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from this point on. Our first order of business was to find Homer a spot in the house to call his very own. According to the owner’s manual that we received, Yoopers prefer cold, dark, damp, buginfested areas. The basement would be the perfect spot for our Yooper. The second order of business was to figure out what to feed Homer. According to the manual, Yoopers normally live on a diet of pickled eggs, which are easy to find in this area, and pasties, a complete meal of beef, carrots, potatoes, and rutabagas wrapped in a flaky pastry shell. Our Yooper came with a dozen pasties, a jar of pickled eggs, and a six pack of Busch Light. Because the recommended foods are really unfit for human consumption, we disposed of the included items and decided to feed Homer “people” food. The first few days of this were difficult, but keeping some windows open really seemed to help our situation. As time passed, we grew to love Homer more every day. Yes, there have been difficulties, such as potty training and hygiene issues, but we have gotten through these challenges and have helped him to become almost human. I like to call him our little Homer-Sapien. Sponsoring a Yooper has been one of the greatest experiences of my life. When Homer grows up and adapts to life as a human, I hope to sponsor yet another Yooper. I am hoping that I can save the world one Yooper at a time.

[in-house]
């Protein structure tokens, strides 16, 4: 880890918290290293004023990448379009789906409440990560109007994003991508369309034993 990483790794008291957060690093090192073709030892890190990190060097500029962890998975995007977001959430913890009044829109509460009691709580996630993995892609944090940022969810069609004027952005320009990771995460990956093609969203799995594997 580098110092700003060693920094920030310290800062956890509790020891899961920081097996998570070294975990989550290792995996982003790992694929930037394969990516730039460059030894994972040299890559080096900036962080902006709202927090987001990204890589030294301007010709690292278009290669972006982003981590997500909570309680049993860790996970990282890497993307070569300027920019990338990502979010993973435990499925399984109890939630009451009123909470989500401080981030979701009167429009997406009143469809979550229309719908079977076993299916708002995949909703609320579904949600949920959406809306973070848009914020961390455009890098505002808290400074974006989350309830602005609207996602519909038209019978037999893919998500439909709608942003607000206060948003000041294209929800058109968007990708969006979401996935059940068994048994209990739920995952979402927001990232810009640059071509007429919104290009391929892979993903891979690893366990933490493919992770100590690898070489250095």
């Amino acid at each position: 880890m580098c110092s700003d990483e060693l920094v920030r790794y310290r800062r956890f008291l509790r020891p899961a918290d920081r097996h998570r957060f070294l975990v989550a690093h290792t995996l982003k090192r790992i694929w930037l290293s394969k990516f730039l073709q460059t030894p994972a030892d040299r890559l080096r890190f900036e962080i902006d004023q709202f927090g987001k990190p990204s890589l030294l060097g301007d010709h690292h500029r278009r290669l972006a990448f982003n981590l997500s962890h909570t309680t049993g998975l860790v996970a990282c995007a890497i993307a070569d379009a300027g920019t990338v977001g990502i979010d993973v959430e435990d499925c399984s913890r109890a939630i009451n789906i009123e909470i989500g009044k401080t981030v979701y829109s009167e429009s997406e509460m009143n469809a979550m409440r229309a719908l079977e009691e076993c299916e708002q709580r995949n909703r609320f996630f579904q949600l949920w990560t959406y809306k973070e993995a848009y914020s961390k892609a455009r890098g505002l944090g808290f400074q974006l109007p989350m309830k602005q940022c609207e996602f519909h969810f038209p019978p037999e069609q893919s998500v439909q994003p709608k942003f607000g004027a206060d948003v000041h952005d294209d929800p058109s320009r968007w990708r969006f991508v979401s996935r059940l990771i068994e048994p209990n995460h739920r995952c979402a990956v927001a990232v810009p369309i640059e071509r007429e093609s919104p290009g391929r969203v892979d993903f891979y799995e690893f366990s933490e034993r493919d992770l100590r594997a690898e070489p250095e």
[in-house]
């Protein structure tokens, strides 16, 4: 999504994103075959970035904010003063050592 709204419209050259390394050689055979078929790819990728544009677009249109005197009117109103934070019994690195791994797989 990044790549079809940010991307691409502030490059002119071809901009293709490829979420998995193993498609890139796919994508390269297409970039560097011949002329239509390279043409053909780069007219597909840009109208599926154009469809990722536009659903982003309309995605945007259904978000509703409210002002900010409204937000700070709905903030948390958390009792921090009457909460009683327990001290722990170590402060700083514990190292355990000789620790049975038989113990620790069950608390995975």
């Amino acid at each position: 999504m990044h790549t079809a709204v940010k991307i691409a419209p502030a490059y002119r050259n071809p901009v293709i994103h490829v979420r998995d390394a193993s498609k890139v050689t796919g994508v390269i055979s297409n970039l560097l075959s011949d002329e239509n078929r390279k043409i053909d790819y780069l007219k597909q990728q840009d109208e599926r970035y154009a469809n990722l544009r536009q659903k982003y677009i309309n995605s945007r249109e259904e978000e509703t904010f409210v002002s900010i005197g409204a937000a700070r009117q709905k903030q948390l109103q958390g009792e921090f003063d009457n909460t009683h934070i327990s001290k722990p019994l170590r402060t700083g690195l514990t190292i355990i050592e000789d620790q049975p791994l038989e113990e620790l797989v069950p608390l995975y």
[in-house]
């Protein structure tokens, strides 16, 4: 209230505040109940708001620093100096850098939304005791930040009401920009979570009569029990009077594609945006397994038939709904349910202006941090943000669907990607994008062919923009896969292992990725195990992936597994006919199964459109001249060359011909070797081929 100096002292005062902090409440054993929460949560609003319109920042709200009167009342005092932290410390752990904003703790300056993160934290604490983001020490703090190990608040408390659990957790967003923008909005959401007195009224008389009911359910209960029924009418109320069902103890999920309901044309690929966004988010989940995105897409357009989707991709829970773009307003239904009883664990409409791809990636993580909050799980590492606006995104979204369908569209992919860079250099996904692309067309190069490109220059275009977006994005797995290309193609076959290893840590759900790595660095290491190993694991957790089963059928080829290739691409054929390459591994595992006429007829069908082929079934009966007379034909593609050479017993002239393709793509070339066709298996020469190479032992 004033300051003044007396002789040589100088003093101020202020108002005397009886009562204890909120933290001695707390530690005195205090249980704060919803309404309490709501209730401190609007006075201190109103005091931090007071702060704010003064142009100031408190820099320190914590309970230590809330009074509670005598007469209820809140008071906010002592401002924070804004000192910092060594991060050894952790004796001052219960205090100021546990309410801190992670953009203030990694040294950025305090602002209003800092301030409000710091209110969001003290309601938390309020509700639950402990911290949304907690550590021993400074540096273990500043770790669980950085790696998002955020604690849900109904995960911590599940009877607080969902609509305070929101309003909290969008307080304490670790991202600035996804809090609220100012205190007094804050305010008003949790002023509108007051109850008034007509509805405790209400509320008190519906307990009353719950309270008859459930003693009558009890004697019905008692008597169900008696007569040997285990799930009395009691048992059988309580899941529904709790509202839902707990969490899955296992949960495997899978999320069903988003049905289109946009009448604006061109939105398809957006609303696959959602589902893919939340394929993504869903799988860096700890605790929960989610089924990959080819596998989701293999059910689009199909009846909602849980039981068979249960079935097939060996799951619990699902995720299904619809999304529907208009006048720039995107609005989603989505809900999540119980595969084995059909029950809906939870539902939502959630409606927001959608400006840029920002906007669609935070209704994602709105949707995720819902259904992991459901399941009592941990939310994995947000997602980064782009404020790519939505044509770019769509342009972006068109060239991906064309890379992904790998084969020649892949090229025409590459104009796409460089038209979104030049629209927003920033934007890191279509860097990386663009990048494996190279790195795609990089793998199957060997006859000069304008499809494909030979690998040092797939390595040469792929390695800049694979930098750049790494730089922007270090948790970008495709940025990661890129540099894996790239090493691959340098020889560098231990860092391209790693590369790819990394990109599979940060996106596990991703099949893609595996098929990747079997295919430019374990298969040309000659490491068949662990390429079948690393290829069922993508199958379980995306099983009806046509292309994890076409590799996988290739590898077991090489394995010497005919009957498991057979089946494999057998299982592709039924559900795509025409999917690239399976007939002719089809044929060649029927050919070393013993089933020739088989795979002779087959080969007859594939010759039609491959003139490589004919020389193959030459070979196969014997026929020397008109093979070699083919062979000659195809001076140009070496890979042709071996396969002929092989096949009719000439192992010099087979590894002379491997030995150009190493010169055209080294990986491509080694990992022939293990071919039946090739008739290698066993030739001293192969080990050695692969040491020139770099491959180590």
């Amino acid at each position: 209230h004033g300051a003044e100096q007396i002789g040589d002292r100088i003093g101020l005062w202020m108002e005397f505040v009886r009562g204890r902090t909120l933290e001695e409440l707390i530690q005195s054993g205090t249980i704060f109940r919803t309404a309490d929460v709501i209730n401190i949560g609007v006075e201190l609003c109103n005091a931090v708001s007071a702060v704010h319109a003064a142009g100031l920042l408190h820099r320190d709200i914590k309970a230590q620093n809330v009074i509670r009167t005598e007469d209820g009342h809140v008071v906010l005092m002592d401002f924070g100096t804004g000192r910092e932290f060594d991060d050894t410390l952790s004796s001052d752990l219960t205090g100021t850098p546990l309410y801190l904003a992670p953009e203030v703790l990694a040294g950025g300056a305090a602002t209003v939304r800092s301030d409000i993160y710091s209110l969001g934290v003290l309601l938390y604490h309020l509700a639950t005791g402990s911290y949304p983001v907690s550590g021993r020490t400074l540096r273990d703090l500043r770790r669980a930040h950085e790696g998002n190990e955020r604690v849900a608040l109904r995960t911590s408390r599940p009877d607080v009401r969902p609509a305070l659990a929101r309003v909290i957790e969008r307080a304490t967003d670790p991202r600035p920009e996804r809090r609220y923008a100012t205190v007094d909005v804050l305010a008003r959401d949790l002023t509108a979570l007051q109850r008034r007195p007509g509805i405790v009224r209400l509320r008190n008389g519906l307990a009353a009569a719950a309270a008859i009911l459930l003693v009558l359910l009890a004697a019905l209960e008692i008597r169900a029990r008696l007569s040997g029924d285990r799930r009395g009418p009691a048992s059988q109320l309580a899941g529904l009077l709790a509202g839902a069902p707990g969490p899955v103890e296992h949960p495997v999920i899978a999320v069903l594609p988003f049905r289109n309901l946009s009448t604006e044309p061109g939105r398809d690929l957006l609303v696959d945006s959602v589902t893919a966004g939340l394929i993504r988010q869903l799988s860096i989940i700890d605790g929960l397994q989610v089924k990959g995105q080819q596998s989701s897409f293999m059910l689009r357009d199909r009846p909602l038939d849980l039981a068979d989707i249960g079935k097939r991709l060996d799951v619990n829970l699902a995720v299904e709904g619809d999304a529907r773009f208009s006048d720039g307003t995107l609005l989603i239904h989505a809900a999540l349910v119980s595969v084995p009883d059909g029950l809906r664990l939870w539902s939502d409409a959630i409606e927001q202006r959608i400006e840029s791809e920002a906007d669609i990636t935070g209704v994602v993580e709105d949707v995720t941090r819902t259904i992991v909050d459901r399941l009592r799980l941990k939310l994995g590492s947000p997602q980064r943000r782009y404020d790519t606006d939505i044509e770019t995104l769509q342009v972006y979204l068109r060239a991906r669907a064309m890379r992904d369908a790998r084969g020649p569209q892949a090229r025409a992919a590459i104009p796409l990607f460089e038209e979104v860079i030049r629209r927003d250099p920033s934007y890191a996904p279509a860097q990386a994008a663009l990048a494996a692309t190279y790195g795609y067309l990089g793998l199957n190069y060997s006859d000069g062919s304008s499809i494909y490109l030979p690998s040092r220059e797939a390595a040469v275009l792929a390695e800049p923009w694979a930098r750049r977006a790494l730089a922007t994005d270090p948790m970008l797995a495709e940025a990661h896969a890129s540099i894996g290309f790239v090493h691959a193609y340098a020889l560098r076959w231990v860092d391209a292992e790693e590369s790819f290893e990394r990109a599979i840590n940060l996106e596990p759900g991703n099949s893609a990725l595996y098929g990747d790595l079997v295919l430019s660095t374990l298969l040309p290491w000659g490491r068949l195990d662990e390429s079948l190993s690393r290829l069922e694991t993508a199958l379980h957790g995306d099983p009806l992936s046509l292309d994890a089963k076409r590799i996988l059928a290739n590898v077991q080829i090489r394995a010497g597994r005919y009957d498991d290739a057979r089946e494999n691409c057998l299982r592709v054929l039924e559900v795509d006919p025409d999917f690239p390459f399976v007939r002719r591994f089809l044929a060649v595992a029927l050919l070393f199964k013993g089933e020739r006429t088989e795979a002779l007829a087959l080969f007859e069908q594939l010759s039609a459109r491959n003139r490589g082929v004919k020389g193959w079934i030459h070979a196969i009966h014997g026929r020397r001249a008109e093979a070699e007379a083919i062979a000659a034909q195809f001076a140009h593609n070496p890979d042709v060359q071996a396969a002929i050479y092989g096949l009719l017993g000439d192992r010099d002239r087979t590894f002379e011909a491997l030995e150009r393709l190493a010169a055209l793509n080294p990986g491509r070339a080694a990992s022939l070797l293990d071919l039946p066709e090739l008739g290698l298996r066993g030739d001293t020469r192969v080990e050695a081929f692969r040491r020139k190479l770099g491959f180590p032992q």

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16

Issue 4, November 1, 2007

AD

The Lakeland College

M I R R O R

BIG BUCKS. BIG MACHINES. AND YOU’RE THE DRIVER.

Envision a career in newspapers. See your adviser. Visit www.wnanews.com Or call 800.261.4242

Wisconsin Newspaper Association


Sports

The Lakeland College

M I R R O R

Issue 4, November 1, 2007

17

Women’s soccer runs on empty Five significant seniors leave which will hurt future

By Shaun Forsyth

Staff Reporter forsyths@lakeland.edu

W